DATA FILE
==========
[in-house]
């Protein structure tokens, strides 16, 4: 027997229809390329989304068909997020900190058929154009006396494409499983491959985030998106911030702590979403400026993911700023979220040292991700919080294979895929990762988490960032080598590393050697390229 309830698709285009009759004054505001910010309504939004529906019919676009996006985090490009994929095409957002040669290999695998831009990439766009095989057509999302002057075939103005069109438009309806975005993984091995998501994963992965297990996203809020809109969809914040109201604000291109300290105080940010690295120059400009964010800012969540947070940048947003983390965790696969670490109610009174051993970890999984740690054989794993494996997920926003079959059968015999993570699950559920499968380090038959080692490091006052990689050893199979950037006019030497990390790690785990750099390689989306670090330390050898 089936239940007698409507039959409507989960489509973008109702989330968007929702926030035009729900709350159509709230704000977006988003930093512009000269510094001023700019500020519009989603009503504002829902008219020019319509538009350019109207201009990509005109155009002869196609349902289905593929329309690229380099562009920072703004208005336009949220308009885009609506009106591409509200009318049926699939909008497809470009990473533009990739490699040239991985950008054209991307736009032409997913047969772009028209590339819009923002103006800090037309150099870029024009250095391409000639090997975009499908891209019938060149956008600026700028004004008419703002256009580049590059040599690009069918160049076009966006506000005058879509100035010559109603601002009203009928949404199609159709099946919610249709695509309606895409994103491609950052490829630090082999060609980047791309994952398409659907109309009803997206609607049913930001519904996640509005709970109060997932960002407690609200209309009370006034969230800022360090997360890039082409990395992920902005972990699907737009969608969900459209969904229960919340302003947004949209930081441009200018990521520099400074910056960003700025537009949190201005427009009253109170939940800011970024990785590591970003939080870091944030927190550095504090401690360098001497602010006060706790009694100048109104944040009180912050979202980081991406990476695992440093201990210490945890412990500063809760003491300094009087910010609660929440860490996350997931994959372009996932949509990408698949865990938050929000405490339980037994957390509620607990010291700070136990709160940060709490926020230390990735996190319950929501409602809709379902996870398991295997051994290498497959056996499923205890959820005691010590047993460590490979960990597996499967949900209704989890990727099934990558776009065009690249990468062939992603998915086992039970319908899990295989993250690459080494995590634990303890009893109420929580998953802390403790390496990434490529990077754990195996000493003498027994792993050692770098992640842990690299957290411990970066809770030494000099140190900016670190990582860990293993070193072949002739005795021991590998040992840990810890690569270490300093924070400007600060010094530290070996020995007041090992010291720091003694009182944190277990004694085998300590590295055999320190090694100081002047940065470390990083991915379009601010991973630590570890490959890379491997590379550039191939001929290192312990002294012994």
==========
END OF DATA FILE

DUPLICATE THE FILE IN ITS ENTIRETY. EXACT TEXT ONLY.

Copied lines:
[in-house]
């Protein structure tokens, strides 16, 4: 027997229809390329989304068909997020900190058929154009006396494409499983491959985030998106911030702590979403400026993911700023979220040292991700919080294979895929990762988490960032080598590393050697390229 309830698709285009009759004054505001910010309504939004529906019919676009996006985090490009994929095409957002040669290999695998831009990439766009095989057509999302002057075939103005069109438009309806975005993984091995998501994963992965297990996203809020809109969809914040109201604000291109300290105080940010690295120059400009964010800012969540947070940048947003983390965790696969670490109610009174051993970890999984740690054989794993494996997920926003079959059968015999993570699950559920499968380090038959080692490091006052990689050893199979950037006019030497990390790690785990750099390689989306670090330390050898 089936239940007698409507039959409507989960489509973008109702989330968007929702926030035009729900709350159509709230704000977006988003930093512009000269510094001023700019500020519009989603009503504002829902008219020019319509538009350019109207201009990509005109155009002869196609349902289905593929329309690229380099562009920072703004208005336009949220308009885009609506009106591409509200009318049926699939909008497809470009990473533009990739490699040239991985950008054209991307736009032409997913047969772009028209590339819009923002103006800090037309150099870029024009250095391409000639090997975009499908891209019938060149956008600026700028004004008419703002256009580049590059040599690009069918160049076009966006506000005058879509100035010559109603601002009203009928949404199609159709099946919610249709695509309606895409994103491609950052490829630090082999060609980047791309994952398409659907109309009803997206609607049913930001519904996640509005709970109060997932960002407690609200209309009370006034969230800022360090997360890039082409990395992920902005972990699907737009969608969900459209969904229960919340302003947004949209930081441009200018990521520099400074910056960003700025537009949190201005427009009253109170939940800011970024990785590591970003939080870091944030927190550095504090401690360098001497602010006060706790009694100048109104944040009180912050979202980081991406990476695992440093201990210490945890412990500063809760003491300094009087910010609660929440860490996350997931994959372009996932949509990408698949865990938050929000405490339980037994957390509620607990010291700070136990709160940060709490926020230390990735996190319950929501409602809709379902996870398991295997051994290498497959056996499923205890959820005691010590047993460590490979960990597996499967949900209704989890990727099934990558776009065009690249990468062939992603998915086992039970319908899990295989993250690459080494995590634990303890009893109420929580998953802390403790390496990434490529990077754990195996000493003498027994792993050692770098992640842990690299957290411990970066809770030494000099140190900016670190990582860990293993070193072949002739005795021991590998040992840990810890690569270490300093924070400007600060010094530290070996020995007041090992010291720091003694009182944190277990004694085998300590590295055999320190090694100081002047940065470390990083991915379009601010991973630590570890490959890379491997590379550039191939001929290192312990002294012994």